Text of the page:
WarnerMedia will probably take ‘Friends’ away from Netflix sooner than you think

The great Netflix shakeout is starting to get under way, as new streaming players come onto the scene and take whatever content they can away from Netflix to host exclusively on their own offerings, leaving Netflix to increasingly lean on its originals to fill in the gaps. Time will tell how all this ultimately plays out, and who the winners and losers will be. But if you want to know which properties currently streaming on Netflix have signs on their back, one that’s been added to the list is Friends, which Netflix scrambled to save at the end of 2018 — reaching a reported $100 million deal to keep the mega-popular NBC sitcom on the streaming giant for one more year.

Kevin Reilly, who’ll be leading content strategy for the new streaming service launching this year from Warner Bros. parent company WarnerMedia, has just laid down a gauntlet related to Friends during a panel appearance at the Television Critics Association’s 2019 gathering. “I think you can expect the crown jewels of Warner (like Friends) will ultimately end up on our new service,” he said Monday.

Ok, no surprise there. We already figured as much — that when it comes to a hot property like Friends, WarnerMedia would get to stream it, too. But no, that’s not exactly right. Stream it exclusively, is more like it. “Pulling it away (from Netflix)? It’s certainly something we’re willing to do,” Reilly continued.  

“I think for the most part, sharing destination assets like that is not a good model to share. My belief is that they should be exclusive.”

Everyone in this space, it seems, is going to be gunning for Netflix, if they aren’t already. 2019 has provided something of a stay of execution for Friends on Netflix, which late last year actually had a note on the show’s Netflix page that it would be leaving the service come January 1. That, of course, sent fans into a meltdown on social media, before Netflix apparently scrambled behind the scenes to keep it for another year. Vox’s Todd VanDerWerff, for his part, took the opportunity of Reilly’s comments to tweet that he thinks the end result of all this repositioning means that we are consumers are ultimately going to all get to a point where we pay for a base level of streaming service and then pony up a little more to access content from different networks — sort of the way you do with cable and then add on extras like Showtime, HBO and whatever else you want.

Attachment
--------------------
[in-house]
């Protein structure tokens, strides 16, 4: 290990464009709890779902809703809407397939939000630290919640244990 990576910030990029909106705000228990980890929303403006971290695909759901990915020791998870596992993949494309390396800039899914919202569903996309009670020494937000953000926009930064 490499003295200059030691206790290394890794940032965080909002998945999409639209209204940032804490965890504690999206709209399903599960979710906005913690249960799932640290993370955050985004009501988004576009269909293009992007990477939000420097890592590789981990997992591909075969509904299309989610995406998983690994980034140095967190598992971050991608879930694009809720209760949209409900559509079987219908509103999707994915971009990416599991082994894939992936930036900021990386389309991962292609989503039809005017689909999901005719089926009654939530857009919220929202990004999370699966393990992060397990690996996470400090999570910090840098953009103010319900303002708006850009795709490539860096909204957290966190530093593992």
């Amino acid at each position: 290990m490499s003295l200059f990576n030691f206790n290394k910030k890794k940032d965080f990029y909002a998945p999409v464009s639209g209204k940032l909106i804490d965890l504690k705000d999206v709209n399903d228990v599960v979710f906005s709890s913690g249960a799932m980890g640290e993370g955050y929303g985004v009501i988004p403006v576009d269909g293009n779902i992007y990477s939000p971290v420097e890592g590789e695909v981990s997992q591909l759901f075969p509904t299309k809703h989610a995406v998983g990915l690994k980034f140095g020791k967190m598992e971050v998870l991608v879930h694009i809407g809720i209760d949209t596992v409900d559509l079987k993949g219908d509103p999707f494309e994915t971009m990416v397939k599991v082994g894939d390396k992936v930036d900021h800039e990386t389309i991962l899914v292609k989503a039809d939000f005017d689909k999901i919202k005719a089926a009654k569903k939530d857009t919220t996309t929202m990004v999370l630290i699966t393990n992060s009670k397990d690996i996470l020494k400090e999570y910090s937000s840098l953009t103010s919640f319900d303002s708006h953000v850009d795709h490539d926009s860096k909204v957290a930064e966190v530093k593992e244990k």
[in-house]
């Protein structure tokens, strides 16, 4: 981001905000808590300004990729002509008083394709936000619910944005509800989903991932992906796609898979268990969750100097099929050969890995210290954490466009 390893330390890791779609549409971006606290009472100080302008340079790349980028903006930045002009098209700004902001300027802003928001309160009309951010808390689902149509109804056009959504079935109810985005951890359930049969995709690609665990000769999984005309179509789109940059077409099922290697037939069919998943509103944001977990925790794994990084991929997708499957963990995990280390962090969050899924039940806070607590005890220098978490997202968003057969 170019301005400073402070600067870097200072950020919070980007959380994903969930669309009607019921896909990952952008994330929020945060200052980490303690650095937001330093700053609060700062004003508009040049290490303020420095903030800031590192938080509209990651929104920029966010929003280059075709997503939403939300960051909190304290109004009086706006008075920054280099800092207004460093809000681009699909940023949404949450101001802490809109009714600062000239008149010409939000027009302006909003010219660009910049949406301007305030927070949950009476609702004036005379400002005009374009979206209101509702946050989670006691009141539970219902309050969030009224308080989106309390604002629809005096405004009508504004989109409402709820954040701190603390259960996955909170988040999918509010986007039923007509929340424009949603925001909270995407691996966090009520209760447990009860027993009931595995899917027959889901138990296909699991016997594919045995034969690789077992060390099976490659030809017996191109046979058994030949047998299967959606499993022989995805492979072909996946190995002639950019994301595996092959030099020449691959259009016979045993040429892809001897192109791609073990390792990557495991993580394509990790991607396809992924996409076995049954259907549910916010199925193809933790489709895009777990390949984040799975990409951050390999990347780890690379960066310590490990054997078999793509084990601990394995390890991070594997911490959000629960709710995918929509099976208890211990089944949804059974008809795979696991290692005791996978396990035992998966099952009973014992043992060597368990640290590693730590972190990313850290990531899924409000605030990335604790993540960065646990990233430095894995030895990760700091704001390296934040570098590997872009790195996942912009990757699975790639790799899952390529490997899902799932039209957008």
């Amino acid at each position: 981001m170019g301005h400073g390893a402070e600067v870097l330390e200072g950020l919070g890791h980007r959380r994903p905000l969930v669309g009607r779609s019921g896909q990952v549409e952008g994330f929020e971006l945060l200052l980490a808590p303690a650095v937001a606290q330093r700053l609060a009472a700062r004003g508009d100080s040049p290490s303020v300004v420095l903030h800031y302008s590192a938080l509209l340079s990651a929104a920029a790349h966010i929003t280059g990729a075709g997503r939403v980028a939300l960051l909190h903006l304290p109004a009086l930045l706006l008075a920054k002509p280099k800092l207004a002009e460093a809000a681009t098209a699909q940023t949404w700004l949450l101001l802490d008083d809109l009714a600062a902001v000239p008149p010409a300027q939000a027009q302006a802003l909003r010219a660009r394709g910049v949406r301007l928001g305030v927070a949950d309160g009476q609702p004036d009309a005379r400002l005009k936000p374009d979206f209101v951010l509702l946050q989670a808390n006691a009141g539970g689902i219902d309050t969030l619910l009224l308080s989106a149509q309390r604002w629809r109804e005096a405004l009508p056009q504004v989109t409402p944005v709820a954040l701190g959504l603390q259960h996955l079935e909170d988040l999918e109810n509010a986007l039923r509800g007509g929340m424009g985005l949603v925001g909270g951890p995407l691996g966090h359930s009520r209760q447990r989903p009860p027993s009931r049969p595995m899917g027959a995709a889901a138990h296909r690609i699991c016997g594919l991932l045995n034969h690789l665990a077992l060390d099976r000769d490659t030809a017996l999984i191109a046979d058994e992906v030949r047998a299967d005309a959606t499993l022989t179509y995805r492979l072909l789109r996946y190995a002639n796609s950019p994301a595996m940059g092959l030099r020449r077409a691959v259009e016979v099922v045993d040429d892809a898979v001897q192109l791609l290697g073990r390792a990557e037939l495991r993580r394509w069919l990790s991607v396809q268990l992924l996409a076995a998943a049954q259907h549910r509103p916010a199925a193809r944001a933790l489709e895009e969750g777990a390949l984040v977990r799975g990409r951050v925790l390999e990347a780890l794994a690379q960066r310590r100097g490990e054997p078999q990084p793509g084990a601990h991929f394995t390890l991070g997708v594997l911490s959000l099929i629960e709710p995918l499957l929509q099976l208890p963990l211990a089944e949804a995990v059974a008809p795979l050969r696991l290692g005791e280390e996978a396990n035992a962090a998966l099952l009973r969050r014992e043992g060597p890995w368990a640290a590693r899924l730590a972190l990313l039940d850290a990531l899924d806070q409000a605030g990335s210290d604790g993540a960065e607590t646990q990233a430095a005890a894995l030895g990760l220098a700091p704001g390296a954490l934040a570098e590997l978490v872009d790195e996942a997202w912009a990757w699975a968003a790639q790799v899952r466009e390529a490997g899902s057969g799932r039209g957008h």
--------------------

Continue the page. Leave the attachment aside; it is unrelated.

Per a report from Deadline Monday, meanwhile, Reilly went on to mention about his company’s Netflix rival “that a beta version of the WarnerMedia platform will launch in Q4 of this year.

“The streaming service has yet to be named but will encompass the Warner Bros. studio movies/TV, HBO and Turner series. The price tier is still being figured out, particularly how it’s offered to AT&T cable and DirecTV customers. It will be offered as a stand-alone service, but be a ‘seamless consumer experience,’” Reilly added.

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